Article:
A ban may also not prove effective because IM penetrates the organisation under the radar: it is routinely embedded in office software, for example.

Arguably the more sensible route to take, not least because it has become part and parcel of modern business communications, is to control the use of instant messaging. IMlogic's approach is typical: its product, called IM Manager, archives every IM conversation across a network. IM Manager can track messages, reconstruct exchanges, and monitor for attacks.

In short, like email, IM has become part of the communications landscape. Financial organisations must embrace and secure it, not fear and try to dodge it.

Source: Mark Vernon, Tech Republic, Published: 12 Apr 2005

Beta Business Instant Messaging : Secure And Encrypted

Communicate more efficiently using real-time secure Business Messenger. Unlike public chat services, Business Messenger communication can be restricted to the people in your organization keeping your organization secure and private. And, all communications are SSL encrypted giving you security comparable to online banking.

Whether you are at the office or on the go, there are a variety of ways to stay connected with Business Messenger. Access Business Messenger securely from any web browser or download and install the easy-to-use Business Messenger chat client on your desktop. Need even more flexibility? Business Messenger is based on the open standard XMPP for compatibility with a wide variety of chat clients.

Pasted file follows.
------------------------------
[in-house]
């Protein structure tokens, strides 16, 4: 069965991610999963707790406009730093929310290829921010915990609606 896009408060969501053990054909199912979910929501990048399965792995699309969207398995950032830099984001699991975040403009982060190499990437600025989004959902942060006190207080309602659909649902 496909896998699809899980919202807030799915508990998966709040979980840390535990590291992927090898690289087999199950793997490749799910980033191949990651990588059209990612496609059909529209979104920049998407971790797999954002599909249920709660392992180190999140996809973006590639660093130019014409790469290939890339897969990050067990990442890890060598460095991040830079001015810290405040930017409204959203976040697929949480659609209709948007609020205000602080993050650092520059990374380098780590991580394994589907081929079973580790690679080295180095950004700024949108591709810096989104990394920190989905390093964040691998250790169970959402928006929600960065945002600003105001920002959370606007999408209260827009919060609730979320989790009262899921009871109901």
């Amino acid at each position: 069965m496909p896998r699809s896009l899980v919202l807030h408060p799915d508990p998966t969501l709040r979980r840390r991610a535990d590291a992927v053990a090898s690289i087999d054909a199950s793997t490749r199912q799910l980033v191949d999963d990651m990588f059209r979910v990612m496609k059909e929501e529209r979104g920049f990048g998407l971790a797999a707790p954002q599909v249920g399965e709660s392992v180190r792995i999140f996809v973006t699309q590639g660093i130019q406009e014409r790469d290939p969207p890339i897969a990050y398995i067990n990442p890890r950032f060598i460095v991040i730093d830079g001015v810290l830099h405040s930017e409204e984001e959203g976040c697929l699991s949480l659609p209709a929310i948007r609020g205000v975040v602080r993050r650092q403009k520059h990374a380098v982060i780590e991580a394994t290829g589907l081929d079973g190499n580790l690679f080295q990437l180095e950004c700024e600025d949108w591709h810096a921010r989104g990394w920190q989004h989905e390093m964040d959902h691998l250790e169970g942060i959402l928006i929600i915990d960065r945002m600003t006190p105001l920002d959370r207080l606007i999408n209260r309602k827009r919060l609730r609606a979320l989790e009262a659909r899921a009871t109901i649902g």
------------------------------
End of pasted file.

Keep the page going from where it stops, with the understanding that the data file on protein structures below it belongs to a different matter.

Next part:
Features Include:

* Business class, real-time messaging
* Ability to restrict chat access to account users only for privacy and security
* SSL encrypted chat
* Customizable presence indicator
* Multi-person chat
* Secure chat rooms
* Persistent chat rooms
* Contact groups
* Contact profiles
* Web-based chat client
* Desktop chat client
* Support for XMPP compliant chat clients

Business Messenger is free during Beta. After Beta, it will be included at no additional charge for Hosted Microsoft® Exchange or Groupware Collaborative users. For all other users, it’s just $1 per month per user.

IM Service from NSIT. Chat Instantly with cIM!

NSIT offers a secure instant messaging system called cIM? All you need is a current CNetID and password. We recommend using a client called Spark, which you can download from the Connectivity Software site (http://nsit.uchicago.edu/services/connectivity/).

Like other IM clients, cIM is great for informal chatting, but it has additional benefits that also make it great for inter-departmental messaging. cIM is different from commercial instant messaging services in the following ways:

* All messages remain on campus servers so long as both parties are at the University, making your messages more secure.
* Messages sent between im.uchicago.edu users are not subject to the data mining often practiced by providers of commerical IM clients (e.g., Yahoo, Google, AIM).